Monthly Archives: November 2012

Classic Kirby/Sinnott Artwork – FF # 88

Here in America we have a phrase called “jump the shark” when we talk about TV shows that have reached their peak in terms of quality and relevance, and then they start to decline. The phrase was inspired by an episode of  Happy Days where Fonzie apparently jumps over a shark or something like that.

A lot of pundits who blab about TV shows point out that a lot of television series “jump the shark” when one of the main characters gets pregnant and has a baby, then the producers of the show have to scramble around and hide evidence of the actress’ pregnancy during shooting, then figure out a way to include the baby in the future storyline without impacting the original vision for the show.

Alias is a good example of a show like that. Once Jennifer Garner got pregnant, you could tell the producers had a hard time maintaining the momentum of that program. The story slammed into a wall. Now, don’t accuse me of being sexist, I think it’s great when actresses are able to have children and continue their careers, it’s just that many believe when a main actress in a TV series has a child, there’s no question it radically alters the story arc. And quite frankly, the story often becomes absurd. How can you realistically be a globe-trotting, kung fu, secret-identity crime fighter when you just gave birth, and realistically have to take care of a newborn? Not saying it’s not possible, and that is certainly a great symbol of ultra-feminism, I’m just saying in the real world, it would be pretty hard to breast feed your baby while dodging bullets from terrorists. It’s just hard to make the baby fit into the story when clearly a child was not part of the master plan.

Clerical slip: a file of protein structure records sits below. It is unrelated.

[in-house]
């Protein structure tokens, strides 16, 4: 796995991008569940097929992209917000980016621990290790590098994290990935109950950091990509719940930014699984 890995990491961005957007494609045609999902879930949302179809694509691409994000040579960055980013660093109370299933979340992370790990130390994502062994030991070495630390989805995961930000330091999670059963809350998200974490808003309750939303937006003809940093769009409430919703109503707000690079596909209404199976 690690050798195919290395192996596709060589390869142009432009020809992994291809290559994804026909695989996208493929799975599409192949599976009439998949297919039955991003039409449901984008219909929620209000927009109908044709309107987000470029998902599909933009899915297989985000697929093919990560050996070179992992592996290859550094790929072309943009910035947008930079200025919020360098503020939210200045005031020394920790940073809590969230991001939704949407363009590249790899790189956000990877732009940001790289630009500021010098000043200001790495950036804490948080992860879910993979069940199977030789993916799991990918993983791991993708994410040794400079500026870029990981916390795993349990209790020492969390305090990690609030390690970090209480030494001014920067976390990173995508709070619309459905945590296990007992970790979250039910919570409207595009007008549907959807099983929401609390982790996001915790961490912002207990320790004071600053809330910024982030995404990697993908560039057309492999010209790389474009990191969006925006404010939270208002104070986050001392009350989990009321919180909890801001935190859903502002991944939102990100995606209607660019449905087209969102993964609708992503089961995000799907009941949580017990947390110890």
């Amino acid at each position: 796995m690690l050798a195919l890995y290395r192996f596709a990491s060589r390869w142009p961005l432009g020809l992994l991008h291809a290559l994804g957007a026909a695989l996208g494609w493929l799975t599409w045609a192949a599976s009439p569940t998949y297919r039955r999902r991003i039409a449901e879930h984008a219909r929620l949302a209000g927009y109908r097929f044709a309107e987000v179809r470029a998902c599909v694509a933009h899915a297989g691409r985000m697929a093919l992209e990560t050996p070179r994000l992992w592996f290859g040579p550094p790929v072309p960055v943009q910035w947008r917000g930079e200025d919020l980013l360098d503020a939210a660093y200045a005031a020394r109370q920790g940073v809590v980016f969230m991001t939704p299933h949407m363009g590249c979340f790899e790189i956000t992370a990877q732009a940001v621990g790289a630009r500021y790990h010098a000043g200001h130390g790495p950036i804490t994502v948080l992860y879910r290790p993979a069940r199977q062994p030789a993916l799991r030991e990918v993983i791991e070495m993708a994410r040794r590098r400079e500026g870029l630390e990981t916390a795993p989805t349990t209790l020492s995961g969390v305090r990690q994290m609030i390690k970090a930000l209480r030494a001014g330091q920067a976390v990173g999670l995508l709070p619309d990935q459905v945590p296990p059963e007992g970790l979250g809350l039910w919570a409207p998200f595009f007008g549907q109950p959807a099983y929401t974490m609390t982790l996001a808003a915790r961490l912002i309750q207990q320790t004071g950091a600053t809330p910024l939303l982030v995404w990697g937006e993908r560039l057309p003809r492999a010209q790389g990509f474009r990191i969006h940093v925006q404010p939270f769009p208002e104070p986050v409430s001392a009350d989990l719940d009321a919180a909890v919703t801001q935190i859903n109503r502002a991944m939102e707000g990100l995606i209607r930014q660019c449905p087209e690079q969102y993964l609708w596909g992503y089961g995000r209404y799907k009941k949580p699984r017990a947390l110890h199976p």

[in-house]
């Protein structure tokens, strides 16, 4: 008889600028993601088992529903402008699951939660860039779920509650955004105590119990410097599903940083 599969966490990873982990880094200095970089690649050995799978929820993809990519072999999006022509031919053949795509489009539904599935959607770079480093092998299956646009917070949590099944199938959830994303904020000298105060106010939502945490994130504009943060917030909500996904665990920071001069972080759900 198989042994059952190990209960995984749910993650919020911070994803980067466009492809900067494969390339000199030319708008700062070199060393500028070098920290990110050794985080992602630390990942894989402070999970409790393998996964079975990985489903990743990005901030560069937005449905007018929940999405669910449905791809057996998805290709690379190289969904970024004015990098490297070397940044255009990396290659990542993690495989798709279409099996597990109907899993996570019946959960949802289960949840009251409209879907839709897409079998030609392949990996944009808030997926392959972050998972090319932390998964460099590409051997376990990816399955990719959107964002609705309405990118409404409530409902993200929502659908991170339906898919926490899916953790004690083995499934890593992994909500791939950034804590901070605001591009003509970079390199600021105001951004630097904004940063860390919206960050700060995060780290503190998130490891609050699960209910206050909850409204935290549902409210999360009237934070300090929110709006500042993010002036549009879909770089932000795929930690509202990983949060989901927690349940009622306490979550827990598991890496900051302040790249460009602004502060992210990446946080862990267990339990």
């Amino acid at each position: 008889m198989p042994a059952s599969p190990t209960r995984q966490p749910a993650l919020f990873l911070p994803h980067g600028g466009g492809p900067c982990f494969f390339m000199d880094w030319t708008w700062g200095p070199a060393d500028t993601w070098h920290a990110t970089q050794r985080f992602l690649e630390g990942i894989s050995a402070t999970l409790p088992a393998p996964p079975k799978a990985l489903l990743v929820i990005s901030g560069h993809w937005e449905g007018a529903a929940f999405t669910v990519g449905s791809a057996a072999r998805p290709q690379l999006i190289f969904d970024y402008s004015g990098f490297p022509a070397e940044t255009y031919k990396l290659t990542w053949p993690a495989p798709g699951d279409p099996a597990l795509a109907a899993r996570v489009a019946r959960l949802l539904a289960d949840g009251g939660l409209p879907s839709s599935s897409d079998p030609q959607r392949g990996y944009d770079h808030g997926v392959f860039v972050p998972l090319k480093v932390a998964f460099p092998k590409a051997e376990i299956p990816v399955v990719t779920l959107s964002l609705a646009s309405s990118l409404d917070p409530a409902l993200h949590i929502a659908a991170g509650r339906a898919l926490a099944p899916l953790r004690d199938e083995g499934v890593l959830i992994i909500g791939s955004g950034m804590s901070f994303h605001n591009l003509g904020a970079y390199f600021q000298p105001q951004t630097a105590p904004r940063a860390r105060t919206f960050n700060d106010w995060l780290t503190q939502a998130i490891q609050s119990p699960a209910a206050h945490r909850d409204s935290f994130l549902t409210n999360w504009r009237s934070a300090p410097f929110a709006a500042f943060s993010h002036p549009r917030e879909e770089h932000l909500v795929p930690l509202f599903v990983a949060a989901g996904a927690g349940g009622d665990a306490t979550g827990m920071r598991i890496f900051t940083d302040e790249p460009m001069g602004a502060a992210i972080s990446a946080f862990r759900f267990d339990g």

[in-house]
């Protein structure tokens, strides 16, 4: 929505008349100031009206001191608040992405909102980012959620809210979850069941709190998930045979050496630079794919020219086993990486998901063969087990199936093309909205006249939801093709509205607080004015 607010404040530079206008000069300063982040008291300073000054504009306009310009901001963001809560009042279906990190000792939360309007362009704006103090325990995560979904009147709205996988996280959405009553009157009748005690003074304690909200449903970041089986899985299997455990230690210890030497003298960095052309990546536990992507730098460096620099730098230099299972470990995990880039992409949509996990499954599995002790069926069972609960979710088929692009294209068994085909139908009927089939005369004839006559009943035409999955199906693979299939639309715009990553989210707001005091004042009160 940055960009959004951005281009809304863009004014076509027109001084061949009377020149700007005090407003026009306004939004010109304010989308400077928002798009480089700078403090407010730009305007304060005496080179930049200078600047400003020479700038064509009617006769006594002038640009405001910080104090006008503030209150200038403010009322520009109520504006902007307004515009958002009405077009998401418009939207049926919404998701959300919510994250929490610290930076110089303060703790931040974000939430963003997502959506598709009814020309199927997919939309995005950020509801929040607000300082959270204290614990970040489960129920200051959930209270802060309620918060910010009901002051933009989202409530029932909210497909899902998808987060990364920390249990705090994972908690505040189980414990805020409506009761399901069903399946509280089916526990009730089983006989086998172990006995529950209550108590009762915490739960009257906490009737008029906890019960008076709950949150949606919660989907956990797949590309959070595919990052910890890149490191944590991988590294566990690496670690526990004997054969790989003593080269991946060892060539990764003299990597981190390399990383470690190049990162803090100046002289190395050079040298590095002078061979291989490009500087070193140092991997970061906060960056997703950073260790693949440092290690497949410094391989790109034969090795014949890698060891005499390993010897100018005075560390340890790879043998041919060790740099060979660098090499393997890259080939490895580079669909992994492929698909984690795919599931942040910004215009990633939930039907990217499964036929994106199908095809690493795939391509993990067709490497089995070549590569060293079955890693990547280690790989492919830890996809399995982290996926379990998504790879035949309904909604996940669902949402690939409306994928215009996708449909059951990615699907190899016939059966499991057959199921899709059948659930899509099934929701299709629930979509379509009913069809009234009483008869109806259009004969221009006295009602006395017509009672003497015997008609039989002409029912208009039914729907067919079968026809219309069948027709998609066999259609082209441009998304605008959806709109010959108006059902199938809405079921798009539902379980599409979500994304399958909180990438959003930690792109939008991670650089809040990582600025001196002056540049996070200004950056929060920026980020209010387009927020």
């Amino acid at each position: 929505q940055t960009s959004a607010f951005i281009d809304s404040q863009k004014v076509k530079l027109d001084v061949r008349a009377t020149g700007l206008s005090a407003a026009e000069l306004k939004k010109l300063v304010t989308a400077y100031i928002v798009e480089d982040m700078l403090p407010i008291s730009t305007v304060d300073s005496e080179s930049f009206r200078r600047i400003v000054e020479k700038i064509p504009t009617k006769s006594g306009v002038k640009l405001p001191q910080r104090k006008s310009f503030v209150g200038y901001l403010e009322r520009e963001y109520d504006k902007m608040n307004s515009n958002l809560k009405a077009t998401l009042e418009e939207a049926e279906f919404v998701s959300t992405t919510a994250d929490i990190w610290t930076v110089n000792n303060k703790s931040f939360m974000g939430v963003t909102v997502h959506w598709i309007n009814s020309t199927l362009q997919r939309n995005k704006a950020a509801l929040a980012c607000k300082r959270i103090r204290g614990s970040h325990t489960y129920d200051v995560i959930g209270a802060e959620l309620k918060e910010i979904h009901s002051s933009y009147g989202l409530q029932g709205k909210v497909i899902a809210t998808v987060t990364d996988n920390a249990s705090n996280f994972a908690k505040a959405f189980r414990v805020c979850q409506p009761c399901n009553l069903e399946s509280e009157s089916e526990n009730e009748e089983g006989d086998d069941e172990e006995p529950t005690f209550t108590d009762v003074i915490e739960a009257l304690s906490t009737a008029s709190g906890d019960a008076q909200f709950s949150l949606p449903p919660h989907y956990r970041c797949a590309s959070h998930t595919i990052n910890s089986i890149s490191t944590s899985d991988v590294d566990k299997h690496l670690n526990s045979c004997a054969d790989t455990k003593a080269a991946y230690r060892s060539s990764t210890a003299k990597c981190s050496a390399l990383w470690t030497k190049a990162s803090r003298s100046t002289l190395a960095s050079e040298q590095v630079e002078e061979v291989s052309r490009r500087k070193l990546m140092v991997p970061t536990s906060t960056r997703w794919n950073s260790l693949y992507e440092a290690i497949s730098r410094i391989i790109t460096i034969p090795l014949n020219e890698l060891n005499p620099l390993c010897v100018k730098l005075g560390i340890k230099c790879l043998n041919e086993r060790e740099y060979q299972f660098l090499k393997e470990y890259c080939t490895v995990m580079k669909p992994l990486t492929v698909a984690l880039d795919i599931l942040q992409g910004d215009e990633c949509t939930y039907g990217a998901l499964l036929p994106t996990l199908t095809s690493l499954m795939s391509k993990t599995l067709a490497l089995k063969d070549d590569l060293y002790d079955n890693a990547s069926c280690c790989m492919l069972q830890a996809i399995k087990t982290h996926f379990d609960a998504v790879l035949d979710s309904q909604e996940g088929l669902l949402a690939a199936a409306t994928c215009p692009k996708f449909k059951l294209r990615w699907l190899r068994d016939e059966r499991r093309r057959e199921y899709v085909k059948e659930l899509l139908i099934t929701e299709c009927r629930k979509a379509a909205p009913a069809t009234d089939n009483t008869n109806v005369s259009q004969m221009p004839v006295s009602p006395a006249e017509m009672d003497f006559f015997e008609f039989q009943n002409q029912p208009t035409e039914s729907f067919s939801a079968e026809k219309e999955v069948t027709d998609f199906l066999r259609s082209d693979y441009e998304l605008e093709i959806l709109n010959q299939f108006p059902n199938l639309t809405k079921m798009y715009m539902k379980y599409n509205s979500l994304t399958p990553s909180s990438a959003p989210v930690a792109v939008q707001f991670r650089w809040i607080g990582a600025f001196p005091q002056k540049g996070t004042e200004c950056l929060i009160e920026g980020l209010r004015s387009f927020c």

I think the same thing that happened to a show like Alias happens to FF after Sue has her baby. You can tell Jack isn’t sure exactly how to handle having the baby fit into the story without turning FF into something different — basically your typical husband and wife raising a kid, while also fighting crime. Combine that with the fact that Jack isn’t giving Lee any new characters, and the 9-year FF story seems to hit a wall with this book. In FF # 88,   literally the characters just sort of stand around and look at the walls, shoegazing.